The odd-Z elements are generally under-abundant by  ~0.2 dex relative to the Sun. Na and Al are produced in the progenitor before the SN explosion, but Sc is produced in explosive O and Si burning, and also in Ne burning (Woosley & Weaver 1995), hence in the SN itself.

The Sc abundance appears to be the best diagnostic of the explosive energy of the SN: The high (=near-Solar) [Sc/Fe], and to a lesser degree [Ti/Fe], ratios suggest that very energetic SNe (Hypernovae) were the progenitors of the EMP stars we observe today. We note, however, that ΔNLTE for Sc has not yet been computed, and a large negative value would affect this conclusion.

Moreover, according to Izutani et al. (2009), high Sc and Ti are tracers of a high Ye to an even larger extent than a high explosion energy. A high-energy explosion is still required, but it is not the primary cause of a large production of Sc and the neutron capture elements. Models with (artificially) high values of Ye (Izutani et al. 2009; Tominaga et al. 2007) and low-density modifications caused by, e.g., jet-like explosions and fallback (Tominaga et al. 2007) fit the abundance patterns of EMP stars better, as indicated by the relatively large amounts of Sc and Sr. The caveat about NLTE effects should be kept in mind, however.

7.3. Silicon burning elements

Among the iron-peak elements, Cr and Mn are produced by incomplete silicon burning and Co, Ni and Zn in complete silicon burning during supernova explosions. Incomplete silicon burning occurs at temperatures of 4 × 109 K  < Tpeak < 5 × 109 K (Nomoto et al. 2005), complete silicon burning at temperatures above 5 × 109 K. The observed high abundances of the complete Si burning elements indicate that the peak temperatures reached by the progenitor SNe was indeed high. At higher metallicities than discussed here, the production of Ni (and Fe) is, of course, dominated by the entirely different processes in SNe Ia.

7.4. Neutron-capture elements

At Solar and moderately low metallicity, the abundances of Sr and Ba are dominated by the s-process (Arlandini et al. 1999). In EMP stars, however, the neutron-capture elements should all be due to the r-process (Spite & Spite 1978; Truran 1988; François et al. 2007), so observations of Sr and Ba in EMP stars should provide useful constraints on the site of the r-process (Heger & Woosley 2002a).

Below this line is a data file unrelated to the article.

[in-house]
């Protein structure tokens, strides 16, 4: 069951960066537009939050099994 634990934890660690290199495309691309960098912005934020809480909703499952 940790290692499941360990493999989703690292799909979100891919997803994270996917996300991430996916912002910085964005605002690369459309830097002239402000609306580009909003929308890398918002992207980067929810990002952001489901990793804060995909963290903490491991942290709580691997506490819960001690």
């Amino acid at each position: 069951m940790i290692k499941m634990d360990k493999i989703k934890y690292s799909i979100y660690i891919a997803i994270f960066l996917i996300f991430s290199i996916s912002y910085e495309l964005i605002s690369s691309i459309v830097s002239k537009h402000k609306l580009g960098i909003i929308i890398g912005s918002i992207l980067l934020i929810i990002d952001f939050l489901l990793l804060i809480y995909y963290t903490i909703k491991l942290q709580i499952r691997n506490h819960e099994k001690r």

In past decades, core-collapse supernovae have been considered the most promising astrophysical site for the r-process, but this scenario is facing difficulties (e.g. Wanajo et al. 2010), and there is presently no consensus on the site of the r-process(es).

Unfortunately, we only have NLTE-corrected abundances for Sr, and ΔNLTE for Ba might be appreciable (see Sect. 5.2), so our present ability to place strong constraints is limited. Constraints on Ye could be derived from abundances of light neutron-capture elements, i.e. elements in the range 38 < Z < 48. Slight enhancements of Sc (and Ti) are consistent both with a high Ye or a jet-like explosion (cf. the good fit of the Tominaga et al. 2007, models to the data in Fig. 10).

8. Teff at the RR Lyr-RHB boundary

One of the aims of the paper of Preston et al. (2006) was to determine the temperature of the red edge of the RR Lyr instability strip (the “fundamental red edge”: FRE in the pulsation theory). Horizontal branch stars cooler than the FRE do not pulsate, because at this temperature the onset of convection disrupts the pulsation mechanism. This limit is difficult to predict theoretically, however, because such a prediction requires a very good understanding of the role of convection in RR Lyr pulsations. Preston et al. (2006) estimated the FRE temperature by comparing the temperature distribution of RR Lyr stars and RHB stars in globular clusters and in field stars. He found that in both cases no RR Lyr star was found below log Teff = 3.80. Accordingly, he adopted for  [Fe/H]  <  −2, log Teff(FRE) = 3.80 ± 0.01 or Teff(FRE) = 6300 ± 150   K.

CS 22881-039 and CS 30317-056 are both significantly cooler than the FRE as defined by Preston et al. (2006); nevertheless, they are photometric variables with light curves and periods like those of RR Lyr stars. Nemec (2004) found three RR Lyr below this limit in NGC5053 ([Fe/H]  ~  −2.30), and it is interesting that the photometric amplitude of these stars is small (<0.6   mag). In a recent paper, For & Sneden (2010) compared the temperature distributions of non-variable HB stars and RR Lyr stars and estimated the temperature of the FRE in the interval  −0.8 ≲  [Fe/H]  ≲  −2.5 be about 5900 K, in good agreement with our result. Hence, at the lowest metallicities the temperature of the FRE is probably lower than estimated by Preston et al. (2006); Teff(FRE) ≈  5900 K would be probably a better estimate. Moreover, the RR Lyr stars found very close to the FRE seem to have smaller photometric amplitudes than typical RRab.